Having taught MAT151 (College Algebra) in both Fall 2011 and Spring 2012, I noticed that a fair number of students were having difficulty understanding the concept of a function. Many failed to recognize how a function's output value varies in a predictable way based on changes to its input value, and most had a hard time connecting the geometric, tabular, verbal and equation representations of a function. Developing this understanding is critical to student success in MAT151 and subsequent math classes. Based on my experience with the District's Modular Math Redesign effort over the summer, I decided to include an interactive software tool in my Fall 2012 classes along with extensive TI-84 calculator examples. GeoGebra is an open-source interactive tool that gives students a way to see how a function's graph relates to its equation as well as to a point table. They can manipulate one representation of the function and observe the changes in the other representations. Since there is already a large GeoGebra user base, many relevant examples were already available online. Examples and final grade comparisons are attached.

Attachment | Size |
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mat151-geogebra-links.docx | 11.33 KB |

mat151-spring-versus-fall-2012-statistics.docx | 11.56 KB |

covarjrme.pdf | 1.58 MB |

## Comments

Tue, 01/08/2013 - 11:08amJust curious about how many exercises they did with GeoGebra? Also, were you satisfied with the results (they look good to us - Rachel Smith and I)? I guess we are just looking for a conclusion. . .

Tue, 01/08/2013 - 2:24pmThere were about 10 covering several main topics in MAT151 (in links file attached). I didn't create structured exercises specifically for use with GeoGebra. I demo'd how to use each applet in class, and then suggested problems in the MAT151 Workbook for which the applet would be helpful. Links to the applets were provided in Blackboard. GeoGebra is like having a graphing calculator where you can interactively manipulate the graph rather than typing in a different example. Students really seemed to respond positively to that connection between the graph and equation.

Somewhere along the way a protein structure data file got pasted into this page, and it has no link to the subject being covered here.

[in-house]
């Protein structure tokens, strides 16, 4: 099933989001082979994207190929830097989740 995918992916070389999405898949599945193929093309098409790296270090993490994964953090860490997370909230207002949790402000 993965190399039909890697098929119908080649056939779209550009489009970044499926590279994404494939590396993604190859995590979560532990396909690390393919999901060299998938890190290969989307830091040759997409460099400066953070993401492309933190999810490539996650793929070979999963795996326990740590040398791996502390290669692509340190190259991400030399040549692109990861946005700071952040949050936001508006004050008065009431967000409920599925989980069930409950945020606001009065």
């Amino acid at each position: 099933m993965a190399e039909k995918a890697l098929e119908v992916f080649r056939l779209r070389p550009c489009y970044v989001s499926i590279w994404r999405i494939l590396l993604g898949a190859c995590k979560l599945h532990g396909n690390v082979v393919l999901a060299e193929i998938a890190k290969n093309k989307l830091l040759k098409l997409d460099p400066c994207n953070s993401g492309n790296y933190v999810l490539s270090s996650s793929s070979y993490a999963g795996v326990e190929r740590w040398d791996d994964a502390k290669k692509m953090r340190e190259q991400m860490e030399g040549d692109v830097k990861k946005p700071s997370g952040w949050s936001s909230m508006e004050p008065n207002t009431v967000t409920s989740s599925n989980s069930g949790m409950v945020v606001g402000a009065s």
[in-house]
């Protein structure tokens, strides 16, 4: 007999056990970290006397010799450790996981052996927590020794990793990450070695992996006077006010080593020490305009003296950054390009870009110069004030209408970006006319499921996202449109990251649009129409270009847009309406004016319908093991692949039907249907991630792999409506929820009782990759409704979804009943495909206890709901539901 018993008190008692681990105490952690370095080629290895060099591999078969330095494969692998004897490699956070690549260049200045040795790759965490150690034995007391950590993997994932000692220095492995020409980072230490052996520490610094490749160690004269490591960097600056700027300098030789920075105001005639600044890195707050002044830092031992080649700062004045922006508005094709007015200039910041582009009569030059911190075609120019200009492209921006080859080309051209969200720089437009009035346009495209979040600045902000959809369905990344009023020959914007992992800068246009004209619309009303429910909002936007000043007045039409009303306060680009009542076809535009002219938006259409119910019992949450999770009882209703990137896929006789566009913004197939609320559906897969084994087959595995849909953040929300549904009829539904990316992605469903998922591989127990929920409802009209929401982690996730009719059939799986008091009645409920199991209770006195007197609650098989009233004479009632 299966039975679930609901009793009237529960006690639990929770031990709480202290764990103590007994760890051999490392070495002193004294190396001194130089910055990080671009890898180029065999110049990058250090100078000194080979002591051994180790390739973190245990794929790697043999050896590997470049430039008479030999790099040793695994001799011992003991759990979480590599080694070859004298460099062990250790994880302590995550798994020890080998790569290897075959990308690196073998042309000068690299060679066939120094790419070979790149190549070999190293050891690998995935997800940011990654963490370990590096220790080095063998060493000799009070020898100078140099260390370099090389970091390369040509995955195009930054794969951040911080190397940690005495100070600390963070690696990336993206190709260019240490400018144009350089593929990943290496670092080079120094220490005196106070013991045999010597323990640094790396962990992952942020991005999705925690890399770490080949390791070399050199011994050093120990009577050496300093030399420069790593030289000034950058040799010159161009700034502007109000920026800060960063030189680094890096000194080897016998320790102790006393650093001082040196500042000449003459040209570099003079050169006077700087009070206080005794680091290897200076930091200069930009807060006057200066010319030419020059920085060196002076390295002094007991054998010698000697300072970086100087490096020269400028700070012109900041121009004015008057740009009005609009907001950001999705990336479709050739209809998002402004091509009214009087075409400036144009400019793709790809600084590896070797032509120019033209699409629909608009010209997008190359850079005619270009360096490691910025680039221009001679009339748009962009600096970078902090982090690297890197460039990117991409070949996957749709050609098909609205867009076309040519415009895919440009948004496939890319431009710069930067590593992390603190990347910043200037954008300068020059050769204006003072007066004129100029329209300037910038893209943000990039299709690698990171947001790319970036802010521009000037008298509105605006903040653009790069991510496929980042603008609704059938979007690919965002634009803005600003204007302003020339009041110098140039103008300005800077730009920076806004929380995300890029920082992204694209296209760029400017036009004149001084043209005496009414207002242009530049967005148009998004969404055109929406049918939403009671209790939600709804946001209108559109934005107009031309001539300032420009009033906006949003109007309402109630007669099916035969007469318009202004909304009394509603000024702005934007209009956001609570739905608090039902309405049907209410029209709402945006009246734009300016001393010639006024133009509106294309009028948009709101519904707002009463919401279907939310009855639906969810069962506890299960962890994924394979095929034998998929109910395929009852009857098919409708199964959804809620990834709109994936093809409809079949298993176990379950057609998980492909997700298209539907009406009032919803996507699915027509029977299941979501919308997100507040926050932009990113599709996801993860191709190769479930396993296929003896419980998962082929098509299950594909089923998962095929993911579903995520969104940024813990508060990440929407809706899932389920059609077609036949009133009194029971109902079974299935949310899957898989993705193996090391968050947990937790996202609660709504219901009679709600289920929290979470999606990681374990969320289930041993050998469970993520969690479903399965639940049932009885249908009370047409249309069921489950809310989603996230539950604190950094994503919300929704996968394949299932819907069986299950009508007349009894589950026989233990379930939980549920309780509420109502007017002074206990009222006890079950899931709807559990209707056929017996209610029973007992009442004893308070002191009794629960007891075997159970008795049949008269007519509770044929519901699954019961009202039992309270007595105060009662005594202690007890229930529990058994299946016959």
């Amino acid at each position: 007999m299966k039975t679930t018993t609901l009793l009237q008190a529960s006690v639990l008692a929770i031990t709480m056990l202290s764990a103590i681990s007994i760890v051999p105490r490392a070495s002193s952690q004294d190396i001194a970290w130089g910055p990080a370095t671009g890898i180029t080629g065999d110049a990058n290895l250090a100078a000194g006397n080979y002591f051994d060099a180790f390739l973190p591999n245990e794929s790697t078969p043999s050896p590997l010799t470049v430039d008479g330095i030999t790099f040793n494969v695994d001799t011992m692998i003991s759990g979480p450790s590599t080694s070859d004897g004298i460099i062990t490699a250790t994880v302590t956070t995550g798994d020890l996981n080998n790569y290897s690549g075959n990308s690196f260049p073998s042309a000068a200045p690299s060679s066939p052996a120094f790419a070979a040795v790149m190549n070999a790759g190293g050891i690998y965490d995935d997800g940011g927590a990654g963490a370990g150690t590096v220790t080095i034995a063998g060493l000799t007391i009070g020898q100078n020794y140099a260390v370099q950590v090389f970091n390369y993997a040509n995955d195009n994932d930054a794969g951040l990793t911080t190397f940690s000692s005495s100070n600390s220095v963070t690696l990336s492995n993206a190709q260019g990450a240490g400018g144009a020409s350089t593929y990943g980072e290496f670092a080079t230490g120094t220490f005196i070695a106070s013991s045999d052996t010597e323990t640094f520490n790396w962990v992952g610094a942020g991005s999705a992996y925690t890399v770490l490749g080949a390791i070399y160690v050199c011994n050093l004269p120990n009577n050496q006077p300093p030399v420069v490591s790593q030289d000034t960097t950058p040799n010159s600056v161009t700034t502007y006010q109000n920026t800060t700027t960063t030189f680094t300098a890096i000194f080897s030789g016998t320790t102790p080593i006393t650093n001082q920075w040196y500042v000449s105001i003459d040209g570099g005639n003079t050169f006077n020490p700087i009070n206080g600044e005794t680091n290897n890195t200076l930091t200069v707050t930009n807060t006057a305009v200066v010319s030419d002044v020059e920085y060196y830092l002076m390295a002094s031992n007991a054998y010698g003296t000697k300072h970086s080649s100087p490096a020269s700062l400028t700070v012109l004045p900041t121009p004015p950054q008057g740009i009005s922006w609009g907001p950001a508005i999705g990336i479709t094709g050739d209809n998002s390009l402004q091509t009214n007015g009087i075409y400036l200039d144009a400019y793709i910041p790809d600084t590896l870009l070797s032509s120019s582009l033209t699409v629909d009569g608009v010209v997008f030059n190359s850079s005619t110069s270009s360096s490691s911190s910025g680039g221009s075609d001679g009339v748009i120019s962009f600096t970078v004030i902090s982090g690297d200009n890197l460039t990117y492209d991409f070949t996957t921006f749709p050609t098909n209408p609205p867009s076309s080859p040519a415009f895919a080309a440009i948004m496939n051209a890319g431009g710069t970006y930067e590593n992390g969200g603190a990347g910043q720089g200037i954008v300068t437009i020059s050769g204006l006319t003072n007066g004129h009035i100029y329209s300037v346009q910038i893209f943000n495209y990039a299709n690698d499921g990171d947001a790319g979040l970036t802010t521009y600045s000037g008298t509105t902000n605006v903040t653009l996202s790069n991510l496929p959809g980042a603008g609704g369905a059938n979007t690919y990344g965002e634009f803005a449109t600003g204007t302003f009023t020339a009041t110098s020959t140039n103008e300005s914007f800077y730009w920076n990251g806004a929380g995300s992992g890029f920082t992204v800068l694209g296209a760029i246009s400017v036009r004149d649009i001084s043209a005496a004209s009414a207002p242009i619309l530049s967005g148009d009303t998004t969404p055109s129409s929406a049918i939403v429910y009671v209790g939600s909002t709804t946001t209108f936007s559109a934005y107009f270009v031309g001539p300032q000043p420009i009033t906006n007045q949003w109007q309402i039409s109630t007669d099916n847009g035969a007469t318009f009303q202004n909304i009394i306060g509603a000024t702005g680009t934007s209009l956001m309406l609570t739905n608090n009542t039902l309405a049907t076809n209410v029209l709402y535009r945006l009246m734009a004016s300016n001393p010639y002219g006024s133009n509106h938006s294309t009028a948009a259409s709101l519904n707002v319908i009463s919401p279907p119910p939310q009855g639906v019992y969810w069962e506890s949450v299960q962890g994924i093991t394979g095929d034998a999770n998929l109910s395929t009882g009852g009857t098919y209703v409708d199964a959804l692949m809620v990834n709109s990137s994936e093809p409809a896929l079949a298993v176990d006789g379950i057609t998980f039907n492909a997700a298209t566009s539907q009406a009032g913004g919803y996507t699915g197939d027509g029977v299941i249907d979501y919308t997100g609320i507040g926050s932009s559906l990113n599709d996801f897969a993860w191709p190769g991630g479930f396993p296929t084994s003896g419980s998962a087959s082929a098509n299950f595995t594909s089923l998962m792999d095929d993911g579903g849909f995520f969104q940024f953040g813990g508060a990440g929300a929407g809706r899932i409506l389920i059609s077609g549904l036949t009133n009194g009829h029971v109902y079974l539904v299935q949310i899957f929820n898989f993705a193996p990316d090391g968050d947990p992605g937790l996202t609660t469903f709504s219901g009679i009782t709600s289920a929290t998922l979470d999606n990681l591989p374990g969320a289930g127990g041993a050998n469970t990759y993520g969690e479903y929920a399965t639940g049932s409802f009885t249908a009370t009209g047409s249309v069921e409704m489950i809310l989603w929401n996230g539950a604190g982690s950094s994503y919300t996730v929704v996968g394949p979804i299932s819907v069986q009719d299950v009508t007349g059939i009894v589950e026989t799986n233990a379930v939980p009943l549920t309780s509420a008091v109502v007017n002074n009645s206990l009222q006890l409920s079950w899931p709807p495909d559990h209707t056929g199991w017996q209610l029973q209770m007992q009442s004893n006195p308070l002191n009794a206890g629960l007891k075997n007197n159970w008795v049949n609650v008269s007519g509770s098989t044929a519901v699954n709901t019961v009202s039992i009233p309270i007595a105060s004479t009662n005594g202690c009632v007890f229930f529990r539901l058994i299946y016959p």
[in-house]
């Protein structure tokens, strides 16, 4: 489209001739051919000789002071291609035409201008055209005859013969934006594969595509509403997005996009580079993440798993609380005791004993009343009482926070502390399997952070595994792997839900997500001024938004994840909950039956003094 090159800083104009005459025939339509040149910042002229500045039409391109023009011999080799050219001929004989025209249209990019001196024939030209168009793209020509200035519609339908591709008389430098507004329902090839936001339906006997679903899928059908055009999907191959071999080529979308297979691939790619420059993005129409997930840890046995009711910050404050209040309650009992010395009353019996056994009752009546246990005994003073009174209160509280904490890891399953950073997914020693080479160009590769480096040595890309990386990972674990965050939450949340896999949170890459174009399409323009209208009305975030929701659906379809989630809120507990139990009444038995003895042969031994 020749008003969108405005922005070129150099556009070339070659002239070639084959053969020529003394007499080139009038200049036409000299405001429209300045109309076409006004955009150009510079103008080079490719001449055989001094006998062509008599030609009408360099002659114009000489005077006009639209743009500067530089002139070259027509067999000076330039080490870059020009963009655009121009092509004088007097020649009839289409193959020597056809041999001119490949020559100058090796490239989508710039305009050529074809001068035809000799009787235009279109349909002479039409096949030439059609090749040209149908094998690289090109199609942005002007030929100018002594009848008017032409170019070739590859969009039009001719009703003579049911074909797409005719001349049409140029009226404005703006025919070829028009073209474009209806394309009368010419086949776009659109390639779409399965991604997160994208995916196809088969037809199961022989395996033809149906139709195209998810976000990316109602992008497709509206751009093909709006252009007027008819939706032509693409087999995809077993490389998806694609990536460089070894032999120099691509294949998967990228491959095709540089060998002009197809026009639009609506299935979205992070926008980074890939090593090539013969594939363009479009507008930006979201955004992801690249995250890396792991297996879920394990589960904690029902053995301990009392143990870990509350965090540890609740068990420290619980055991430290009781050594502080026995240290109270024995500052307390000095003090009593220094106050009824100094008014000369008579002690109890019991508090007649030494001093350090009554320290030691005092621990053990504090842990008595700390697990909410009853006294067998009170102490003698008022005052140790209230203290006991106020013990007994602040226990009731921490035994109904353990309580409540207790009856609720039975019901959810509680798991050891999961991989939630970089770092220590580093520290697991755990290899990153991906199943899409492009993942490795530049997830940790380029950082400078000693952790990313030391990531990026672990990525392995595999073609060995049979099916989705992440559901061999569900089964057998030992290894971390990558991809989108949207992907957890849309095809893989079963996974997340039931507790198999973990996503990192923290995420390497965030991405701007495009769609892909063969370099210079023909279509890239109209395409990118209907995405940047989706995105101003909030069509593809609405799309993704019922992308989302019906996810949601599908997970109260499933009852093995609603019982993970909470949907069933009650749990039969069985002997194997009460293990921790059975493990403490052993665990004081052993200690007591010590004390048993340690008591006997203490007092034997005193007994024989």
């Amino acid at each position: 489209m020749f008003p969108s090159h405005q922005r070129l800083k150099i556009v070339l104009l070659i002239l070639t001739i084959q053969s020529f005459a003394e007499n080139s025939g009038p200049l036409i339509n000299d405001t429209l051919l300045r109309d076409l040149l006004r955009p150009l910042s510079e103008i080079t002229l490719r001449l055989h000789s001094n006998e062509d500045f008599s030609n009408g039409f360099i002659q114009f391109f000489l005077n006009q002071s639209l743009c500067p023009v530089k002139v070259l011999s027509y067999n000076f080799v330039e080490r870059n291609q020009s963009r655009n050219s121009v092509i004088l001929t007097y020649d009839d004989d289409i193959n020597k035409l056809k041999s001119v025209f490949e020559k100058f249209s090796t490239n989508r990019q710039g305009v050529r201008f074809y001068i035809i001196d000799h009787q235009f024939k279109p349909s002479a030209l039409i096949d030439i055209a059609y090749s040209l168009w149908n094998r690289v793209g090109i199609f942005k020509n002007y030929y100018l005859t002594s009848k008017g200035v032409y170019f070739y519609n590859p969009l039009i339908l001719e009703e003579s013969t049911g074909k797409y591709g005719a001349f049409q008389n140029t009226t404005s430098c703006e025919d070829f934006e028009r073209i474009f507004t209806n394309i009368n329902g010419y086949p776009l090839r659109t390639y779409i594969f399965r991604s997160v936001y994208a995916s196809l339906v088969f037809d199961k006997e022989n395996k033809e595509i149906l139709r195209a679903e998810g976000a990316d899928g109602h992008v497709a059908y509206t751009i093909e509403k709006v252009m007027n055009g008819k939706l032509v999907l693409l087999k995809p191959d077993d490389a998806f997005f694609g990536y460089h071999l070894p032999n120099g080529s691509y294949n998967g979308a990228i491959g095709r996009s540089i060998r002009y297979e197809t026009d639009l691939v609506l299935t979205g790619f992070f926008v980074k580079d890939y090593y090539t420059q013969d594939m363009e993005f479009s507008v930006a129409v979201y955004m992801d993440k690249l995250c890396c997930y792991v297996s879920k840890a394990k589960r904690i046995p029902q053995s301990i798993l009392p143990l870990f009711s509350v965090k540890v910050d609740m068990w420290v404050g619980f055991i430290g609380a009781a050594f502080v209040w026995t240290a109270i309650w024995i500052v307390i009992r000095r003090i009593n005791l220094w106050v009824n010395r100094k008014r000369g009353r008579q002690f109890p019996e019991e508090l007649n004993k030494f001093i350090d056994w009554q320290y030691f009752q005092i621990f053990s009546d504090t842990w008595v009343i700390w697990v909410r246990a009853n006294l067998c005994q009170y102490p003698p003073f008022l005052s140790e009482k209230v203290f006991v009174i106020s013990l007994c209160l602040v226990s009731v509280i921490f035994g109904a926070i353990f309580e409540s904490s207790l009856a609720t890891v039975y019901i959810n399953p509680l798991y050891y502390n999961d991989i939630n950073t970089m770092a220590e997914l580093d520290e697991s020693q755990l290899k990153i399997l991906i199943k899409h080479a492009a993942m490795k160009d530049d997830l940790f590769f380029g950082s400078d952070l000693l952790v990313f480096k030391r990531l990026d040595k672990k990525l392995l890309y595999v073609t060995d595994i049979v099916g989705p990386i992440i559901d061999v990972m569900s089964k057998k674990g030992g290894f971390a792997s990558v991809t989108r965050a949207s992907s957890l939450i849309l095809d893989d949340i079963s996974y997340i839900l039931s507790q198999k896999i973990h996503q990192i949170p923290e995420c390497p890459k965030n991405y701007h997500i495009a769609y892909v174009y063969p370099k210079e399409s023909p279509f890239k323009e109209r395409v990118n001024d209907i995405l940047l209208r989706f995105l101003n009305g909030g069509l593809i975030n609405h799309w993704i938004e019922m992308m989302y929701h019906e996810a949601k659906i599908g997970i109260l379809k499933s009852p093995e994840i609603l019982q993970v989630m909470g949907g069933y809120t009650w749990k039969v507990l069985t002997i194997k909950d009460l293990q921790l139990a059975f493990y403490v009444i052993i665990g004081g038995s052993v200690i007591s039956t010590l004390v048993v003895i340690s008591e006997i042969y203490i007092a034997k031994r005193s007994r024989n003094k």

Tue, 08/13/2013 - 11:54amThis is very cool assessment. I am always interested in how new learning tools can improve student performance. It can be fun to experiment with new technology, but few follow up with a formal assessment of the technology. It's good to see the loop closed. Great Job!

I did notice this was a comparison between a fall and spring semester. Do you notice differences in student preparedness between the two semesters? If yes, it would be interesting to do a comparison with a like semester (e.g., fall versus fall).

Tue, 08/13/2013 - 1:39pmThat's a good question, Rene. I'll have to go back and look at the performance of my MAT151 classes in the fall versus in the spring, just to see if there is any pattern of better performance in one versus the other over time. It seems that more students withdraw in the fall than the spring. I'll check that supposition out as well. If it's true, it may be that some drop when their work hours increase for the holidays. Thanks for your insight!